Friday, June 20, 2008



Las Vegas and Casinos have been haunts that trigger the incredible out of even epic directors like Steven Soderbergh, who couldn’t resist creating a quake to ruin Al Pacino in his ‘Ocean’s Thirteen’. Perhaps Luketic didn’t go that techy, but he still went far enough, suggesting that MIT had a secret Blackjack club trained by their Math Professor Mickey Rosa (Spacey), to get very, very rich playing in the underground. They’d lost a member since a ‘Jim’ went on to join a job offered by Google, so they’re on the hunt for a new hand, who’s hopefully a genius.

Benjamin Campbell (Sturgess) is the one, as he diverts Mickey’s eyes onto himself, by answering a couple of questions in Math class, that’d already been addressed by a 15 year old in Mark Haddon’s ‘A Curious Incident of the Dog in the Night time’. 21 is from a book too, named ‘Bringing down the House’ by Ben Mezrich, so I guess it’s a question of originality; Or since the question is trivial enough to be solved by simple statistics, I think Luketic erred big time by using it as a tool to induce him into the Blackjack club, which is quite big, because it’s a Math Professor who needs to be impressed and not a no-brainer lass!

After practice sessions of quick card counting, code-words, signals and an exceptionally outrageous sequence of ‘Training under pressure’, Ben’s pronounced fit enough to make a move on to Vegas, with Mickey adding a word saying, “We’re not gambling, Ben. It’s just counting cards… You will not get out of control”. Well, the words might be touching if this were a sports movie, but you realize you’re wrong in misjudging them, for they make perfect sense in a later context, with a revelation in store.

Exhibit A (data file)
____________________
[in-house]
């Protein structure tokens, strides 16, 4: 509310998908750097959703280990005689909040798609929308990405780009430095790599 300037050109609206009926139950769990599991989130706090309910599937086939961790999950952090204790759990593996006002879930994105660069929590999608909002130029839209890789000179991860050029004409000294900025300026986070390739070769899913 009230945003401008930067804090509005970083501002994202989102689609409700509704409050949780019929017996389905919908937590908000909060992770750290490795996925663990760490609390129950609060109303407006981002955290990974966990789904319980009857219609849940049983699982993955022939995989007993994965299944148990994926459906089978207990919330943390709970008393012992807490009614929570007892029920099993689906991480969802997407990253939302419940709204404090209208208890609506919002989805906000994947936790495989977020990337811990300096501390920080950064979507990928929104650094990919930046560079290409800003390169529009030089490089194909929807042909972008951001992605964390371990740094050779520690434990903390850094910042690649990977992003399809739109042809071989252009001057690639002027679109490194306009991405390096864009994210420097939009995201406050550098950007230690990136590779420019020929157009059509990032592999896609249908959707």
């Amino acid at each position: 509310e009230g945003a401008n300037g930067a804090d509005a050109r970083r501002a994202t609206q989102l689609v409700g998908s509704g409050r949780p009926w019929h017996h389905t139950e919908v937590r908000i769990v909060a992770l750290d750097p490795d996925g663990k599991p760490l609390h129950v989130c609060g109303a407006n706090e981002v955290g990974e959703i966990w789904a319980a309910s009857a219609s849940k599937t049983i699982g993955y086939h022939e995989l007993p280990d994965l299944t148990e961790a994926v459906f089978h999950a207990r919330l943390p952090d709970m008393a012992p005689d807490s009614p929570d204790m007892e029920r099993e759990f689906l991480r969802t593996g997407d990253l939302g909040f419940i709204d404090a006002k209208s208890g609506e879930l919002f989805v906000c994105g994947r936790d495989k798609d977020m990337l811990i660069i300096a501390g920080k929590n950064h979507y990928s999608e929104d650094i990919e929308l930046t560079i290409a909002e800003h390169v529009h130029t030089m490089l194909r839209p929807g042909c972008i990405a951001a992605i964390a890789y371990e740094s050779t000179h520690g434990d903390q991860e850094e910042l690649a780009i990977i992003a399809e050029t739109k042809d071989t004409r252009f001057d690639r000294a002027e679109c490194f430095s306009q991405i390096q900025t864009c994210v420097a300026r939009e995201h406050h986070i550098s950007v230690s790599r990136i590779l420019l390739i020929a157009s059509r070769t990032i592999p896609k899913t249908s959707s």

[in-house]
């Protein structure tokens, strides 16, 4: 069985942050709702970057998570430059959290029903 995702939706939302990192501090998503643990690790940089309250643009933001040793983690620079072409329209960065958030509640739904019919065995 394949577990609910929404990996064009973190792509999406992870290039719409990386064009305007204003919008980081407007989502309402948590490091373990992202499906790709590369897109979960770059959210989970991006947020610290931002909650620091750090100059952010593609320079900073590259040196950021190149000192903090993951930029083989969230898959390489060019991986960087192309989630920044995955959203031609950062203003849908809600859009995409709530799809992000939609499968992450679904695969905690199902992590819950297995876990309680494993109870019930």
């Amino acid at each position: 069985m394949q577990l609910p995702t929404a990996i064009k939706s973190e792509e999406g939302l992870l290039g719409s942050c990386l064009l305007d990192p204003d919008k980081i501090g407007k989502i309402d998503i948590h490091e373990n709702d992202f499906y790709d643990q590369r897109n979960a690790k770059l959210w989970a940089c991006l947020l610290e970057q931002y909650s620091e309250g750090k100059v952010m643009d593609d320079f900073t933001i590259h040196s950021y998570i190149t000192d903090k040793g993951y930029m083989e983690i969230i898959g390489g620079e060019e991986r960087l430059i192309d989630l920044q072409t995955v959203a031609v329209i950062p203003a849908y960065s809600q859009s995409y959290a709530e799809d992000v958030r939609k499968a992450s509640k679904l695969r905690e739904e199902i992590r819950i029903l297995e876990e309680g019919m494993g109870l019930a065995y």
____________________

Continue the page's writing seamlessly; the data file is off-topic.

Ben forays into Las Vegas and with their combined tricks, the ‘team’ romp home with victories getting them big money: Ben gets his share too, which he saves in a panel in his false-ceiling to pay for his Harvard Medical School fee. They ride on and on, inter-member rivalries and separations galore and trouble in form of a Bruiser Cole Williams (Fishburne), who punches rock-hard on anyone who dare ‘Count Cards’ in his Casino, with a rings on every finger. In the end, we observe that the narration is not only to us, but (Outrageously!) to the dumbstruck Harvard Medic Dean, to whom Ben quotes, “I won money and lost it two times. Isn’t that a dazzling enough experience?!”.

Incredulous though you feel, but the film is fun to a good value all the same, with some really good Buffoonery in form of Choi (Aaron Yoo), and Kianna (Liza Lapira), and a really naughty sequence led by Kevin Spacey. Sturgess impresses more by his looks than his performance, thanks to him being a photocopy of Robert De Niro in his primetime, probably without his trademark mole on his right cheek. The actor feels otherwise, as he through Ben, tells us that he'd been told he looks like Tom Cruise! Well whatever he's been told, he's more De Niro than Tom, and anyway, this is a compliment to him. The movie is remarkably colourful, with aerial shots of Vegas and its casinos, red carpet welcomes, Blackjack tables in blue, red, green and purple, good special effects in the card dealing, and some profligately toy-like coins. Some good club music by David Sardy, and lavish photography add to the Las Vegas flavour. Kevin Spacey and Laurence Fishburne look too meek in their roles, probably as much wasted as Paul Giamatti was in BIG FAT LIAR, but Spacey managed to impress ultimately in the wacky climax sequence, rather than his stone-faced , ‘business-like’ performance throughout the film in which he says ruthlessly to a failed Ben, “I’m not your Father”.

The movie claims to be a true story: Something that makes you gasp with awe. Even if they were really capable of doing it, Ben lost the money totally anyway. So even if a trip to Vegas is a waste of time, a trip to the Cinema Hall is certainly not, for you’d be tutored the game of Blackjack along with Ben Campbell, something Martin Campbell could’ve added to his Bond-flick to make it even more enthralling, than the one with the most irksome middle-part ever…

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